Decades after rock radio morphed into computerized playlists vetted by focus groups, Jim Ladd remains a rarity — the disc jockey who gets to pick his own music.
Working late weeknights at classic rock KLOS-FM (95.5), Ladd is one of the few lingering purveyors of free-form rock in the U.S., certainly at a commercial radio station, where the stakes are deemed too high to let fortunes ride on the intuition or vibe of the person spinning the tunes.
In his 1991 memoir, “Radio Waves: Life and Revolution on the FM Dial,” Ladd described his start as a DJ, in an incantation that echoes the patter he sprinkles throughout the music he plays deep into the night. “I was a stationary minstrel who spun the myths and legends of the tribe in a stream-of-consciousness approach that encouraged the unexpected. I had begun my long journey on the path of the shaman. All this from a stack of vinyl and a couple of turntables inside the glass booth.”
Ladd, who started at KNAC in Long Beach in 1967, fills the hours by piecing together his distinctive, themed sets about current events, sex, God, you name it. Throughout, he applies his vast mental music library, calling on obscure gems and well-worn hits alike, to knit seamless segues between songs, as if they're one continuous composition, punctuated by his longtime catchphrase, "Lord have mercy!"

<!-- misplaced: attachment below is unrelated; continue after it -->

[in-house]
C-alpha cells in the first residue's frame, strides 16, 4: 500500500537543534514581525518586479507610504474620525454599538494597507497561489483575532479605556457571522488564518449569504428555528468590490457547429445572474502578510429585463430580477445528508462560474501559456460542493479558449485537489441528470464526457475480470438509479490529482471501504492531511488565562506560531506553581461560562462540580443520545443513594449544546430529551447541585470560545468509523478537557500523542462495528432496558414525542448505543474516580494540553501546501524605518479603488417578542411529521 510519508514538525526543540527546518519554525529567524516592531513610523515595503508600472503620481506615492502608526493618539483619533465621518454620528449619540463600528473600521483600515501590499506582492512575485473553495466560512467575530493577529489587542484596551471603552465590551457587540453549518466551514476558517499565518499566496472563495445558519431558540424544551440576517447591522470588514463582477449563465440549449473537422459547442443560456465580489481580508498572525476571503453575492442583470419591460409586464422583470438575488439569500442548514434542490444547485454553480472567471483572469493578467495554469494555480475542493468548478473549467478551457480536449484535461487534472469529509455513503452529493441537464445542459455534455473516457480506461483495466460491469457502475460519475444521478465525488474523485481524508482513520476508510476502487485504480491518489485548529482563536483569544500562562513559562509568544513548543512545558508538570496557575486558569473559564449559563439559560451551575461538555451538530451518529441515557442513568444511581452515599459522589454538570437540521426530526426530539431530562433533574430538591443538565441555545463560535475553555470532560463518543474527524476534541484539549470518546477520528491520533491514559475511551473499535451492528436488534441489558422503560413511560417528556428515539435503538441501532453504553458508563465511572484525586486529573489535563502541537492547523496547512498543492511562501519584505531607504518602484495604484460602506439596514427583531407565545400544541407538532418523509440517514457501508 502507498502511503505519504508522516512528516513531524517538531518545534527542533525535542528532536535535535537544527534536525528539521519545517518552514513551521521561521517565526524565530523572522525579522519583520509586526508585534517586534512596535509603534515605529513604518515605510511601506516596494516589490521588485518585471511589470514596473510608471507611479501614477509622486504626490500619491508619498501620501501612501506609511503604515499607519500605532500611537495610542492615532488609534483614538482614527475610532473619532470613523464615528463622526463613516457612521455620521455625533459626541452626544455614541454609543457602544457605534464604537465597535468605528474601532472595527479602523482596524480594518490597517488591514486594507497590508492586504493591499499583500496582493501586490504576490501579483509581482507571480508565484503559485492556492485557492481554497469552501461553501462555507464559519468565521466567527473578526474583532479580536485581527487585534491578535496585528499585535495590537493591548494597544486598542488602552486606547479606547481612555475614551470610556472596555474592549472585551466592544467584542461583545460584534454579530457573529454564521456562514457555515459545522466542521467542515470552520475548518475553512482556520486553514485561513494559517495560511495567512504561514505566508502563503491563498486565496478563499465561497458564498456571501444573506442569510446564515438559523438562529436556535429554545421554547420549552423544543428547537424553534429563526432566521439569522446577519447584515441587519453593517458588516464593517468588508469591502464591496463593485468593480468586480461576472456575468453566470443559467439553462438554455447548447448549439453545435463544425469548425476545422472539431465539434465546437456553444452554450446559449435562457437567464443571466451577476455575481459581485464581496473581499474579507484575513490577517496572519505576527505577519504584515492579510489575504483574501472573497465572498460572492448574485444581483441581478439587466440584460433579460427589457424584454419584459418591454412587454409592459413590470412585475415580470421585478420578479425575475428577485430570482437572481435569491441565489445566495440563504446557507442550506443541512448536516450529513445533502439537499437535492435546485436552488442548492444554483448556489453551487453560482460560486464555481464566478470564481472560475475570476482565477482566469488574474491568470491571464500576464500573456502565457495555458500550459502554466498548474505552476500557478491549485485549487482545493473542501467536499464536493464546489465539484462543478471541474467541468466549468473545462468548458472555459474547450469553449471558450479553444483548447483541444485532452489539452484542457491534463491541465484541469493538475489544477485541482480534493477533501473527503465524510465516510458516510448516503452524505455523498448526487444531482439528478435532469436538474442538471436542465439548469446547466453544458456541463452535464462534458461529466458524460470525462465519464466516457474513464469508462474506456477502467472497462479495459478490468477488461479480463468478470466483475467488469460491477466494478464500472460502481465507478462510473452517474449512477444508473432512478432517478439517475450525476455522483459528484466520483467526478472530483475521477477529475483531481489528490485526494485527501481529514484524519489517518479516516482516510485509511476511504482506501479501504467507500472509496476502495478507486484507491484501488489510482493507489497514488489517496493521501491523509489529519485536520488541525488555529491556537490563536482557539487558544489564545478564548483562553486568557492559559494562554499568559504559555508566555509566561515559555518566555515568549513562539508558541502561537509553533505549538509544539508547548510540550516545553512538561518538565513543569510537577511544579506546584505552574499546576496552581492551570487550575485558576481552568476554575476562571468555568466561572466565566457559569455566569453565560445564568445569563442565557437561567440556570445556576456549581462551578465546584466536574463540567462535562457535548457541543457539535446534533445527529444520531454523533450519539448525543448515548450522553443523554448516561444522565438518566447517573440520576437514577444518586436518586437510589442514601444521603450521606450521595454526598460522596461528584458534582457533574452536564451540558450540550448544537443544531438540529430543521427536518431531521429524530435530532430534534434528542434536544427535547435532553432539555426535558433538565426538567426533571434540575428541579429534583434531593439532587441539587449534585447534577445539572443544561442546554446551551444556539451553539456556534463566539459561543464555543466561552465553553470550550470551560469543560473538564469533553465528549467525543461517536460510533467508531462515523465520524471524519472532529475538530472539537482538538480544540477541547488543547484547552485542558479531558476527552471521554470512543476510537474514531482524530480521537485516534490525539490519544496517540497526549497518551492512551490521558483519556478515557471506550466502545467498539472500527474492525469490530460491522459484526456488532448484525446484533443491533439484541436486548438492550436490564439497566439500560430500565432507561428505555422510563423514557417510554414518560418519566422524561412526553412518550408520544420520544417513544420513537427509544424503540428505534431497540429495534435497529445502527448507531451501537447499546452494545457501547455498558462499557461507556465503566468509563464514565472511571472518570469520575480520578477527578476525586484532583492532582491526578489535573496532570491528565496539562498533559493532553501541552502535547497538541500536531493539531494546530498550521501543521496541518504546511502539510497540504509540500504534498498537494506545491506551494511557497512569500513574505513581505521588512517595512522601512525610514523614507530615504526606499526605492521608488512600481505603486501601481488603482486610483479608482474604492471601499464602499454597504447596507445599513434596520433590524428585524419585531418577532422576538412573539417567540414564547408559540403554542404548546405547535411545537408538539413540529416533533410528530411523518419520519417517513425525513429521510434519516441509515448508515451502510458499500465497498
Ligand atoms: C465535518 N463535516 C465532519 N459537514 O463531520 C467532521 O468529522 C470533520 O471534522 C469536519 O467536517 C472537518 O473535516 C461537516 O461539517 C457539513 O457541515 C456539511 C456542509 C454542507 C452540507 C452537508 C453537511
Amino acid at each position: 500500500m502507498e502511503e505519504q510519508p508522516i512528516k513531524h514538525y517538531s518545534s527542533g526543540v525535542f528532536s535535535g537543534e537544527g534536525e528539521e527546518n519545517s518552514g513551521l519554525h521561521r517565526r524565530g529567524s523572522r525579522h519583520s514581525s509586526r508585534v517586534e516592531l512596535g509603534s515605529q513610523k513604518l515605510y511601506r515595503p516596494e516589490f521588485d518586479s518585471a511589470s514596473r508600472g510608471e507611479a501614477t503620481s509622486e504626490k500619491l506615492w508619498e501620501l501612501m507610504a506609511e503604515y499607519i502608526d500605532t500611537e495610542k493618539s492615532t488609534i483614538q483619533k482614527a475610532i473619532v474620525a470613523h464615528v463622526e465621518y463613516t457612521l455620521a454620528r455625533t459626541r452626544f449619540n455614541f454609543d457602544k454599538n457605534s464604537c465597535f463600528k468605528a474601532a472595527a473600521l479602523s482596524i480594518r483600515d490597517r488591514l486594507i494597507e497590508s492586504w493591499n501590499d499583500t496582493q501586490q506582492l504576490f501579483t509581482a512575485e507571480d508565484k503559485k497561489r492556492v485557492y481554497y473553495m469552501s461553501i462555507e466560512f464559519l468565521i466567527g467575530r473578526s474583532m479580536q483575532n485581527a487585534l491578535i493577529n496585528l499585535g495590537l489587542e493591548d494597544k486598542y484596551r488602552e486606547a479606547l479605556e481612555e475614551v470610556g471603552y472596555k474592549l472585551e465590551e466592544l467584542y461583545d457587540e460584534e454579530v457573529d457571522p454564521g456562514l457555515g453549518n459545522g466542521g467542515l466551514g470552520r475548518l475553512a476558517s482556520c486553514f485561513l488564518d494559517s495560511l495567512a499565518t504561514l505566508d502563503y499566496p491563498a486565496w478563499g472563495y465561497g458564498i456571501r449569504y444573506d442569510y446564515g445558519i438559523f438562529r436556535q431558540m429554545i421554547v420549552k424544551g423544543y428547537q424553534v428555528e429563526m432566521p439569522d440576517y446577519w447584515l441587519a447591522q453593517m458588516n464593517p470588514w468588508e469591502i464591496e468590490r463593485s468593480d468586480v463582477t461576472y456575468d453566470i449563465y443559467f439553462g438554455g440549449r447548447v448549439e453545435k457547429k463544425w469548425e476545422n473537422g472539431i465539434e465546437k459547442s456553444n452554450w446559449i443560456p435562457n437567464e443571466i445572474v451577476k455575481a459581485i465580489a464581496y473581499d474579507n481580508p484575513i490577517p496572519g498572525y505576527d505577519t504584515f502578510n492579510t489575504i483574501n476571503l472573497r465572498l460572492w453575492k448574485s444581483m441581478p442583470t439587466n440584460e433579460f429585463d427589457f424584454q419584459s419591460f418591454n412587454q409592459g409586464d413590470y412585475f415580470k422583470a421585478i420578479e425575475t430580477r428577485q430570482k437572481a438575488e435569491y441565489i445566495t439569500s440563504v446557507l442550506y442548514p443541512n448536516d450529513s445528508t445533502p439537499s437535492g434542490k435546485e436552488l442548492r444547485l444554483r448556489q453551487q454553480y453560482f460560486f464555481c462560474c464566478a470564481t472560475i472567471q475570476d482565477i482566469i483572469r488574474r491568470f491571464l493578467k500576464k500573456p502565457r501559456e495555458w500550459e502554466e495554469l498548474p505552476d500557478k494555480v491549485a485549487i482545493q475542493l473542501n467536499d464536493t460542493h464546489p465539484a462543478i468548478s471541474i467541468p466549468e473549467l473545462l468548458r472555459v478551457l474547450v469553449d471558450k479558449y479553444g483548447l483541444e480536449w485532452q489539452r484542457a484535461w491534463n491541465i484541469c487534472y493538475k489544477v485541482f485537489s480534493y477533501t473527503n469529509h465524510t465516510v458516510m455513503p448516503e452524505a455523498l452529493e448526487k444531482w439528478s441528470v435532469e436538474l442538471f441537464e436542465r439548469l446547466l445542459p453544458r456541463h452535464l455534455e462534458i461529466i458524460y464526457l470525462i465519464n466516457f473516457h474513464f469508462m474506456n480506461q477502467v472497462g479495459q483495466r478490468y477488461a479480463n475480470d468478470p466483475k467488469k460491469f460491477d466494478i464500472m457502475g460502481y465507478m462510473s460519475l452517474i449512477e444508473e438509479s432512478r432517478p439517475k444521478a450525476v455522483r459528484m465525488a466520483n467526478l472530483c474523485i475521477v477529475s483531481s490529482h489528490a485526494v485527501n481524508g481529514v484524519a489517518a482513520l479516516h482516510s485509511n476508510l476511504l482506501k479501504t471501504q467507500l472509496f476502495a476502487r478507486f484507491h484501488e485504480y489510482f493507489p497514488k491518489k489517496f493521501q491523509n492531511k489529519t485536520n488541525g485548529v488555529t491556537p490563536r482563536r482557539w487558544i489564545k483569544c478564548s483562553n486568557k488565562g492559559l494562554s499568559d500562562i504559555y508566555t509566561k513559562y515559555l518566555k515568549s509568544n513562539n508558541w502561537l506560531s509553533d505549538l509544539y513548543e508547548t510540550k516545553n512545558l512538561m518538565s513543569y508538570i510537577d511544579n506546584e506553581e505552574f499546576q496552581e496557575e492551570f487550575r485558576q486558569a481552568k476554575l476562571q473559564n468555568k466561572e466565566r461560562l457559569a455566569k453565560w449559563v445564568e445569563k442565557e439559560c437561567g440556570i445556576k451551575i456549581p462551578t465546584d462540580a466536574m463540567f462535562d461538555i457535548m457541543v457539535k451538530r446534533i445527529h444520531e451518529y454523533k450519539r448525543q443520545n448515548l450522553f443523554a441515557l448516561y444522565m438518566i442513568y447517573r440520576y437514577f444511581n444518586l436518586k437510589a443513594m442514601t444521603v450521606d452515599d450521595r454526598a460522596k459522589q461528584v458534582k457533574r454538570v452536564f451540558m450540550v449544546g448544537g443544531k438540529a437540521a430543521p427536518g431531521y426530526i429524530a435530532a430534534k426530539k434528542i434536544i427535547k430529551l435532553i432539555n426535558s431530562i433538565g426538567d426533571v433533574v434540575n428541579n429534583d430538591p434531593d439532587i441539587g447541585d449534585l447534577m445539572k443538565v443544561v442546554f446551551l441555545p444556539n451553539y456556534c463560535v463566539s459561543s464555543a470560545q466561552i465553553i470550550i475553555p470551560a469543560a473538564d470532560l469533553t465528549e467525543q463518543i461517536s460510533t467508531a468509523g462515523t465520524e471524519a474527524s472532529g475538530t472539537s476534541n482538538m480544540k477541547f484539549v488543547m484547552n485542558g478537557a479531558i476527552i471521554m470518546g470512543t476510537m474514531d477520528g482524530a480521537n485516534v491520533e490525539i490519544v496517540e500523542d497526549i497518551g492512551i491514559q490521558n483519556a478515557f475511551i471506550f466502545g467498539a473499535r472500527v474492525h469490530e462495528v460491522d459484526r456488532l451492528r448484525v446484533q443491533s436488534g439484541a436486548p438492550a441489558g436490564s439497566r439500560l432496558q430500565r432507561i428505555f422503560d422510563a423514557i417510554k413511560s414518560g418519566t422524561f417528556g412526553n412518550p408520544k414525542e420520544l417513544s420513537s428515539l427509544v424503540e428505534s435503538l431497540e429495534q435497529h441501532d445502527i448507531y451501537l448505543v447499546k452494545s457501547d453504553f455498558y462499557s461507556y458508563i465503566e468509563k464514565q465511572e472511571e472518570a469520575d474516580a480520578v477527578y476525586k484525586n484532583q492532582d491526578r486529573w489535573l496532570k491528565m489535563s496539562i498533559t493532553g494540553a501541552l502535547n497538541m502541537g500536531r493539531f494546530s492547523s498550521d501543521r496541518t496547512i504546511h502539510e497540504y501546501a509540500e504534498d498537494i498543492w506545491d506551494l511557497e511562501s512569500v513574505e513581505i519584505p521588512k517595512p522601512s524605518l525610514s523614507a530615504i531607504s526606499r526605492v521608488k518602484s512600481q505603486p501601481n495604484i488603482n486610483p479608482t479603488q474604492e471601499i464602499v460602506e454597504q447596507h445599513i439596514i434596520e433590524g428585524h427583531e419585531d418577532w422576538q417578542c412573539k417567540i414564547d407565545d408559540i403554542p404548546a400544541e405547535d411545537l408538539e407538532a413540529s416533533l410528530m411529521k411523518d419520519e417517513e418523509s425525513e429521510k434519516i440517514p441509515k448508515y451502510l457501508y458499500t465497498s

In one set on one night, he casually slid from Little Steven's pounding, angry "Guns, Drugs and Gasoline" to a live recording of the Clash doing "I Fought the Law" to R.E.M.'s "It's the End of the World as We Know It," each drum-heavy ending perfectly dovetailing into a drum-heavy intro of the next song.
"This is my art form and I believe in it and I cannot do anything else," he said in his rich voice, familiar to any L.A. rock radio fan of the last 30 years. "I cannot follow a list and will not follow a list.
"It's important that people don't take this for granted; that's what 'Lord have mercy' is about," he said of the slogan he has emblazoned on T-shirts he gives away. "It's so people feel they're part of this movement: freedom on the radio."
Twice in his 40-year career he stayed off the air for two years because he wasn't able to find anyone to let him go free-form. And, even when the stations where he worked went extinct, he refused to. He was at the late, lamented rocker KMET-FM (94.7) until it switched to New Age music in 1987, and at classic rock KLSX-FM (97.1) until it became shock talk in 1995. Two years later, he resurfaced at KLOS for the third time, where he's remained.